• Specialized treatments for complex (and in some cases, rare) types of cancer
    • Surgical and medical treatments for serious brain disorders, such as complex aneurysms, brain tumors and stroke
    • Advanced Neonatal Intensive Care Unit
    • Comprehensive Transplant Center
  • Having these services centralized at academic medical centers is actually much more cost-efficient for everyone than having these complex, costly services available at every hospital.
  • The added cost burden that academic medical centers like Cedars-Sinai take on to benefit the entire region includes the cost of specialized technology and equipment, as well as the costs of keeping highly trained specialists on staff.
  • For example, as one of just four Level One Trauma Centers in LA County (and the only one not operated by the government), Cedars-Sinai has  a neurosurgeon and a trauma surgeon in the hospital  24 hours a day, as well as other trauma specialists and equipment to treat the most severely injured people in automobile crashes and other traumas.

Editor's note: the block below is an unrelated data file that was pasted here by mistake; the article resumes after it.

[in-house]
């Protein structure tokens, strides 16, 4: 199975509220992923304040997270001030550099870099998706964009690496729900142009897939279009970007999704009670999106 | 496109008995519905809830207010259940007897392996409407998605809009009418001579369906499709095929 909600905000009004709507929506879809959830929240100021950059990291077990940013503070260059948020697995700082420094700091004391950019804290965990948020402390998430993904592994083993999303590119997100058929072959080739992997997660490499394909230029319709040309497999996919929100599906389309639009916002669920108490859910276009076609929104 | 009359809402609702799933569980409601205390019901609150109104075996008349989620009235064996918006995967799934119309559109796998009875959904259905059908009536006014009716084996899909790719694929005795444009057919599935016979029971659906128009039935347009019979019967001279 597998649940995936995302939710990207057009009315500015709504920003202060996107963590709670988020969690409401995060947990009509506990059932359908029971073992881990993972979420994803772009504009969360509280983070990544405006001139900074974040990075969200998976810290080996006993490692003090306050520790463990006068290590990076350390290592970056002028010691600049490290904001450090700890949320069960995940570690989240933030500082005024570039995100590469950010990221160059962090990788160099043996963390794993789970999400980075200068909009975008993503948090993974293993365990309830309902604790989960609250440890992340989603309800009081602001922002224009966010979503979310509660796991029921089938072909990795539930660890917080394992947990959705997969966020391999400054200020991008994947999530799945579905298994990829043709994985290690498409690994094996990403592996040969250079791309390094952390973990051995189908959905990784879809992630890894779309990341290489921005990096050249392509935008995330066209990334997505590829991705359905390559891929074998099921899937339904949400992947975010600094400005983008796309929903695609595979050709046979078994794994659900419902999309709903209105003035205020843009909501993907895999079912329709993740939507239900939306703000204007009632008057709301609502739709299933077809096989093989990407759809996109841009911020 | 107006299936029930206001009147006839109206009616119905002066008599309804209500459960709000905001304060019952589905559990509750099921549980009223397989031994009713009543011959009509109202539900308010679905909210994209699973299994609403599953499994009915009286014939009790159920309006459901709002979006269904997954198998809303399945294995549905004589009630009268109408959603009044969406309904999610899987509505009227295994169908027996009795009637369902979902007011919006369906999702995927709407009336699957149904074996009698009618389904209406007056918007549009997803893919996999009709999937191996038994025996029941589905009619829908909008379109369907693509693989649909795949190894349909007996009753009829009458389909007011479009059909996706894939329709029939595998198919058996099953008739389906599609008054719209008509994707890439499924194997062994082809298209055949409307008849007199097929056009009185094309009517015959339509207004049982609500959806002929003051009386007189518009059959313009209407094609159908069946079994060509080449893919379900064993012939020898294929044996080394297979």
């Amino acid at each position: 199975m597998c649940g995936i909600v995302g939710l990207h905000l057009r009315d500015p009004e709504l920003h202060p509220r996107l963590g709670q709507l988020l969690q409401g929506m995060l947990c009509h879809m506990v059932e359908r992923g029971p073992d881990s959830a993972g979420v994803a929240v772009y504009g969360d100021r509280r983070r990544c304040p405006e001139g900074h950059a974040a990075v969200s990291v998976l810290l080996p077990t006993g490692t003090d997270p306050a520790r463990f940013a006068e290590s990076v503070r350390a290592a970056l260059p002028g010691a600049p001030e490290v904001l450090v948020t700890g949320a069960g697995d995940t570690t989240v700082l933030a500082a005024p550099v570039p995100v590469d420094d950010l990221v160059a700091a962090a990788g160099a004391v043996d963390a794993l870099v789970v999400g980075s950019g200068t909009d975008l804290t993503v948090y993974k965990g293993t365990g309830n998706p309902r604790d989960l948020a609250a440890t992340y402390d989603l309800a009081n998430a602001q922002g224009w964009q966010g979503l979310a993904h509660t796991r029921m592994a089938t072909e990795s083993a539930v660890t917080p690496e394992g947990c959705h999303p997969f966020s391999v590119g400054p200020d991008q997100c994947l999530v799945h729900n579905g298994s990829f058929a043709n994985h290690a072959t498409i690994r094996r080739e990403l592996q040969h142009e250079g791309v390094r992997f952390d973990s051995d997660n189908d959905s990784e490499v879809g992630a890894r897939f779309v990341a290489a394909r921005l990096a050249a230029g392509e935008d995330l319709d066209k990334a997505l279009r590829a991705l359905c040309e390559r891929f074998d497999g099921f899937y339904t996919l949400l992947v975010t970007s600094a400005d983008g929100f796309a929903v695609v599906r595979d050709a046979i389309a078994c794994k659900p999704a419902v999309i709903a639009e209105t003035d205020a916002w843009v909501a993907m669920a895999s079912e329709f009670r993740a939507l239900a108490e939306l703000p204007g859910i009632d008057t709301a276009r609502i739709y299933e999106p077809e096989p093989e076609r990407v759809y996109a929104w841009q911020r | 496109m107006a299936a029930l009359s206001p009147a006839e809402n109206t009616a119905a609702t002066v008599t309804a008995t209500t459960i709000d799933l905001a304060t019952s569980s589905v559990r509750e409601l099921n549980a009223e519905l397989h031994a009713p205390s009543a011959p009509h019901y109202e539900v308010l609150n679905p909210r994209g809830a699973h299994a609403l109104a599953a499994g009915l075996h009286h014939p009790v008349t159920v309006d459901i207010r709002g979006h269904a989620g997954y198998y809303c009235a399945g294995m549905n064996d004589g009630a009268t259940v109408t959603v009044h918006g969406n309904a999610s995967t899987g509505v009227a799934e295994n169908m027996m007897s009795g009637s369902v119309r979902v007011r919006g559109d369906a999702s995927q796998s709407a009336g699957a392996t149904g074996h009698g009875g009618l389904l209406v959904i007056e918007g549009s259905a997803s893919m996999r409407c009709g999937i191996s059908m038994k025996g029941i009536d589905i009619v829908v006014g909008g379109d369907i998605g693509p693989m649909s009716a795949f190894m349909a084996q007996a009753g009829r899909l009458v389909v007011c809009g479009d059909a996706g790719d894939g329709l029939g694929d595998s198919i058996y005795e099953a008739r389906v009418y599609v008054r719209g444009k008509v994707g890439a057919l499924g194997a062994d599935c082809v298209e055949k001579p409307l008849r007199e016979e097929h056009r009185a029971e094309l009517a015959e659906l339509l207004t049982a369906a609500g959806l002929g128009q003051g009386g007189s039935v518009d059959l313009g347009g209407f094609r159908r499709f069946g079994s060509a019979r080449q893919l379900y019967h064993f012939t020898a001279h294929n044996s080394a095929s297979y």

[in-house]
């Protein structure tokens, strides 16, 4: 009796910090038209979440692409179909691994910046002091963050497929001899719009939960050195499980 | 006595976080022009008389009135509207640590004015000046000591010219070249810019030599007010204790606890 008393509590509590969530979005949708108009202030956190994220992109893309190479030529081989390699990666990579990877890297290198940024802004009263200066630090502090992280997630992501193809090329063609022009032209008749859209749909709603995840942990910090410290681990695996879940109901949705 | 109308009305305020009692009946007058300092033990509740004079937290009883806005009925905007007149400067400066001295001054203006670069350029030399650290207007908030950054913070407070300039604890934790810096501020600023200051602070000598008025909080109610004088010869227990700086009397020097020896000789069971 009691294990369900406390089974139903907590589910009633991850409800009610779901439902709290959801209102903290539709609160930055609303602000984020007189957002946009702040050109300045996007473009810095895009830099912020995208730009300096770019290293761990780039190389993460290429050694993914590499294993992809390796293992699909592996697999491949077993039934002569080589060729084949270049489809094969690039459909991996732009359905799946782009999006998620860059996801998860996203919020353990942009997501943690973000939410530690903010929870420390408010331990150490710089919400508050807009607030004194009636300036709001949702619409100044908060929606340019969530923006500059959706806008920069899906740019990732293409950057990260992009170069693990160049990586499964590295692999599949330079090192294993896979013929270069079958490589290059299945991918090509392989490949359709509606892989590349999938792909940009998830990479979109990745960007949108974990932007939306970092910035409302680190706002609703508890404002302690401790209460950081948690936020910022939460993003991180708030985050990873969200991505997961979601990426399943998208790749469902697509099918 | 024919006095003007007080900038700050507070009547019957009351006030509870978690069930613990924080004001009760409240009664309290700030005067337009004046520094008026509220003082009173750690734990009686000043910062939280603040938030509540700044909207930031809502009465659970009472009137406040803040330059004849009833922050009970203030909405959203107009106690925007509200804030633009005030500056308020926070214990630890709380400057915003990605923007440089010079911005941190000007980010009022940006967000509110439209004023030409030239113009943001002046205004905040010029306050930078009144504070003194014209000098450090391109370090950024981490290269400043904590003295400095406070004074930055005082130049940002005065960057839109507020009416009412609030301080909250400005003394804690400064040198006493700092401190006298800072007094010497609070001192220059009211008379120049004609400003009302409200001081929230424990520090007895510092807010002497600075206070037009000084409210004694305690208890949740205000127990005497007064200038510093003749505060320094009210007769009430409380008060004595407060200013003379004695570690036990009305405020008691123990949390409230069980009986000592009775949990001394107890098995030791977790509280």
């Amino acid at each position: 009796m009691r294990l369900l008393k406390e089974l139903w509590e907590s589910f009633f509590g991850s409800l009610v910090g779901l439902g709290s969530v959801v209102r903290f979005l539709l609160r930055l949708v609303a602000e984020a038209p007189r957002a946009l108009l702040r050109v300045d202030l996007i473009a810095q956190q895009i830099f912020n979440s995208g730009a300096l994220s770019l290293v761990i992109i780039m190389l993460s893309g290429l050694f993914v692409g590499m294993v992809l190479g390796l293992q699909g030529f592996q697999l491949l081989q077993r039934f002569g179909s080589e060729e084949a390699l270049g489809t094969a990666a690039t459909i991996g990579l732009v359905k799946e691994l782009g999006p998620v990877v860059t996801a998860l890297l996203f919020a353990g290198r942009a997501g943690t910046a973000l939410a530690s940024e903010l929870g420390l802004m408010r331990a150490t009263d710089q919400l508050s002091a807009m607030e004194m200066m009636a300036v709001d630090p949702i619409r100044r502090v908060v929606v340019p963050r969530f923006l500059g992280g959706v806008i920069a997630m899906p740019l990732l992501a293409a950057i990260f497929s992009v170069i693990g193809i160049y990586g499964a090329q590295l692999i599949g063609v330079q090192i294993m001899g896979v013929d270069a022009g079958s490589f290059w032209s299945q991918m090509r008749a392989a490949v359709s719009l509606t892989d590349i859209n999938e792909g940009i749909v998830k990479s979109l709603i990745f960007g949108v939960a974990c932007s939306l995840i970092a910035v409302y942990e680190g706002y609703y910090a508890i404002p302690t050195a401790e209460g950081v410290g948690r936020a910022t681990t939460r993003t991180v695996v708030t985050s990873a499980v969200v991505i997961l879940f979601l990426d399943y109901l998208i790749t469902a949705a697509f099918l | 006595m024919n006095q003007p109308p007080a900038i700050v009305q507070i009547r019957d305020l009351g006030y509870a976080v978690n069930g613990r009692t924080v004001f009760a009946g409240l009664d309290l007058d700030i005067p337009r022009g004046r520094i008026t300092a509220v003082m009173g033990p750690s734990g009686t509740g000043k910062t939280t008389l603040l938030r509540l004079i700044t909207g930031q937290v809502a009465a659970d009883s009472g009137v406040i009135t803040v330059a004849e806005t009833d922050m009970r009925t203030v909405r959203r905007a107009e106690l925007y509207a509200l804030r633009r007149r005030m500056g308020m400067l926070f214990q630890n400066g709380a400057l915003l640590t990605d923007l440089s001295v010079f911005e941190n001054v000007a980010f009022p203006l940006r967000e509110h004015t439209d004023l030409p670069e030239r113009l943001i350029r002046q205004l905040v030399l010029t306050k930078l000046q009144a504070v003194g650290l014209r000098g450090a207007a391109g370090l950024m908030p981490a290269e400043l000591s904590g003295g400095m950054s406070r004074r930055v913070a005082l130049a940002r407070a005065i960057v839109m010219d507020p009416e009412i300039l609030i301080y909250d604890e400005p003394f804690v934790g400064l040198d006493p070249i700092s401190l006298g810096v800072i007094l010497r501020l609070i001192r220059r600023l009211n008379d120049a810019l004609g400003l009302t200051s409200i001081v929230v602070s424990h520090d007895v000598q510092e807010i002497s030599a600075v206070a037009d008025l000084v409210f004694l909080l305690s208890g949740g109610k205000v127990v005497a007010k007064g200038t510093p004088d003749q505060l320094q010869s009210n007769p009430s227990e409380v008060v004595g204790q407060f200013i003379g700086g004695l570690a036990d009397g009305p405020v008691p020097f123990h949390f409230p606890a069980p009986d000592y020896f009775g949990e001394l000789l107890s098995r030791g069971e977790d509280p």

Thomas M. Priselac
President and CEO, Cedars-Sinai Medical Center

Mars One Suicide Mission

Mars One is a private sector endeavor to send human beings to Mars. The estimated cost of $6 billion will be raised by selling T-shirts and hosting reality shows. In theory, the mission will launch in 2023. In order to reduce costs, astronauts will not be returned to earth. In other words, this is a one-way trip